Coronary Calcium Scoring
A cardiac CT scan is a non-invasive way of obtaining information about the location and extent of calcified plaque in the coronary arteries—the vessels that supply oxygen-containing blood to the heart wall. Plaque is a build-up of fat and other substances, including calcium, which can, over time, narrow the arteries or even close off blood flow to the heart. The result may be painful angina in the chest or a heart attack.
Because calcium is a marker of coronary artery disease, the amount of calcium detected on a cardiac CT scan is a helpful diagnostic tool. The findings on cardiac CT are expressed as a calcium score. Another name for this test is coronary artery calcium scoring.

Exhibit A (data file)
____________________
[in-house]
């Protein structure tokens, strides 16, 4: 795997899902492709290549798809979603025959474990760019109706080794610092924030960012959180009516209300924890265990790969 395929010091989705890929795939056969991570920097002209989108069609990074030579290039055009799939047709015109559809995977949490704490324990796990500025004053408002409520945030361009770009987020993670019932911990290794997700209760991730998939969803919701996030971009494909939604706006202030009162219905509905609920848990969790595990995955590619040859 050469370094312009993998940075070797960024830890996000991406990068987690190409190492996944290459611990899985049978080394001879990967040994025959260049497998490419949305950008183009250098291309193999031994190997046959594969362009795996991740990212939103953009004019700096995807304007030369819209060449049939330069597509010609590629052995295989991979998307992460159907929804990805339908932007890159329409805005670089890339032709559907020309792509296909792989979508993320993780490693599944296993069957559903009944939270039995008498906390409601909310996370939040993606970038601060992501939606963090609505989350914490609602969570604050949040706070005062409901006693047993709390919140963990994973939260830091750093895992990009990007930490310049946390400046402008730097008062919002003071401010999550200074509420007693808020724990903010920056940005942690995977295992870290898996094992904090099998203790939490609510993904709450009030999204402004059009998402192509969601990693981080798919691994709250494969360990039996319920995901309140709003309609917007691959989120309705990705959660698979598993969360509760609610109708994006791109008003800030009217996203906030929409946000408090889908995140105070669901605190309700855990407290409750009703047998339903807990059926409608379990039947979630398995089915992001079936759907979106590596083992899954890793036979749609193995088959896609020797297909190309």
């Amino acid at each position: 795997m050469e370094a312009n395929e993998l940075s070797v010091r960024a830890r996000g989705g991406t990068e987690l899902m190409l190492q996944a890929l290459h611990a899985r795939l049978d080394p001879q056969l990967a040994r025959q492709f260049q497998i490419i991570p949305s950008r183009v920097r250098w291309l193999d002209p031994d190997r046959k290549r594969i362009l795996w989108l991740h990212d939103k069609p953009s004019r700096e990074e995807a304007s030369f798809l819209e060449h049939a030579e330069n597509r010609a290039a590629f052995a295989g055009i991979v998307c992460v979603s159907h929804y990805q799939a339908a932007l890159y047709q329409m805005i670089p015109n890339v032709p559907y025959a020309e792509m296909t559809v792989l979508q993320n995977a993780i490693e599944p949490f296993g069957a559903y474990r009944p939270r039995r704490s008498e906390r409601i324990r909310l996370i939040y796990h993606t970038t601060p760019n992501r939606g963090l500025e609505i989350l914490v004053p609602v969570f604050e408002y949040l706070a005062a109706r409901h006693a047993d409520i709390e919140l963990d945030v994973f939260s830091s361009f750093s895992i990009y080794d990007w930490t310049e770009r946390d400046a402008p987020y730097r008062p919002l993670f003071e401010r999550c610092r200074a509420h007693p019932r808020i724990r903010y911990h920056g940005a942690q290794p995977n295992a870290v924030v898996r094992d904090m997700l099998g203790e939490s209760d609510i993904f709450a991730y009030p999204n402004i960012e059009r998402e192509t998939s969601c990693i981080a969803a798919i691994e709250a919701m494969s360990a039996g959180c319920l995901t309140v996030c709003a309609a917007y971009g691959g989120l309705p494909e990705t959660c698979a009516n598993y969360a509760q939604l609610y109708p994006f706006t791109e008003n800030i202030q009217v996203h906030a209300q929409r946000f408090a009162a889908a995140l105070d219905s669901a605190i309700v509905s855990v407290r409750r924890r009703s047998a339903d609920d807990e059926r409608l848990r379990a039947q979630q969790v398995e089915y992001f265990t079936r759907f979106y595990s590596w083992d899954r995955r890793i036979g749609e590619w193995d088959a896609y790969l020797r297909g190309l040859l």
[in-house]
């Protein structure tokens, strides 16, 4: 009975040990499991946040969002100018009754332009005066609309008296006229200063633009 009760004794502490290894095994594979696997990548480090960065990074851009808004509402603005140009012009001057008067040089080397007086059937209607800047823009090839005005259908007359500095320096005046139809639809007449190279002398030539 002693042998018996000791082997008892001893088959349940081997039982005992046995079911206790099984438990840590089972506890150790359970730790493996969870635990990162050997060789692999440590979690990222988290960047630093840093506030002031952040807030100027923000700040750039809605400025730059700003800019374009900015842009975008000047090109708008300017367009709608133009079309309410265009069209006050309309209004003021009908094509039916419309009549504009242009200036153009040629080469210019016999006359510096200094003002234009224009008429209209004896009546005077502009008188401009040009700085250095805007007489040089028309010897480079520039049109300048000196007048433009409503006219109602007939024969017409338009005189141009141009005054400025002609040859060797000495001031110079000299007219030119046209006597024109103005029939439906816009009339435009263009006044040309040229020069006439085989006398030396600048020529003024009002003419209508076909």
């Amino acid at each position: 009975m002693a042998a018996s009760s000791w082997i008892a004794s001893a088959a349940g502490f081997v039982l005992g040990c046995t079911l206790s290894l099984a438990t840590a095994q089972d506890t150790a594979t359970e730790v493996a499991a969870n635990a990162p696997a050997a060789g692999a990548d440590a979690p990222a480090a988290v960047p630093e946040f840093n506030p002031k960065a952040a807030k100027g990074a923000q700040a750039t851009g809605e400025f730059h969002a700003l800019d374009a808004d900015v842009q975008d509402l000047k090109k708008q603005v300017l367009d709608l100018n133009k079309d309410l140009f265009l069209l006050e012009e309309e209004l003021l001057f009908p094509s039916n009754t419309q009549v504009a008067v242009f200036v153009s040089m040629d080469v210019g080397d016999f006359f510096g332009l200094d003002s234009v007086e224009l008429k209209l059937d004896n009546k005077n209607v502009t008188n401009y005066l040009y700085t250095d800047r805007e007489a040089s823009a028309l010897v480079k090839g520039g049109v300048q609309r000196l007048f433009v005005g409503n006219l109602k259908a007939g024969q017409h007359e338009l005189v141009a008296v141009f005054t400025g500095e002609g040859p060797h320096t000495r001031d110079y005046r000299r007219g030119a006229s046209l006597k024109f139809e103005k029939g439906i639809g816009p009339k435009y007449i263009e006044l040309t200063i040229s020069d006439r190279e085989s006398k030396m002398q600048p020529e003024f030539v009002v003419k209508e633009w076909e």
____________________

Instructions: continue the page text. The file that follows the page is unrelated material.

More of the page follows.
The goal of cardiac CT for calcium scoring is to detect coronary artery disease (CAD) at an early stage when there are no symptoms and to determine its severity. It is a screening study that may be recommended by a physician for patients with risk factors for CAD but no clinical symptoms. The procedure is most often suggested for men aged 45 years or older and for women who are aged 55 and above or who are postmenopausal. Some patients choose to have the test on their own even if their doctors have not recommended it, in order to detect early-stage CAD.
The major risk factors for CAD, other than age, are:
- abnormally high blood cholesterol levels
- a family history of heart disease
- high blood pressure
- cigarette smoking
- being overweight or obese
- being physically inactive
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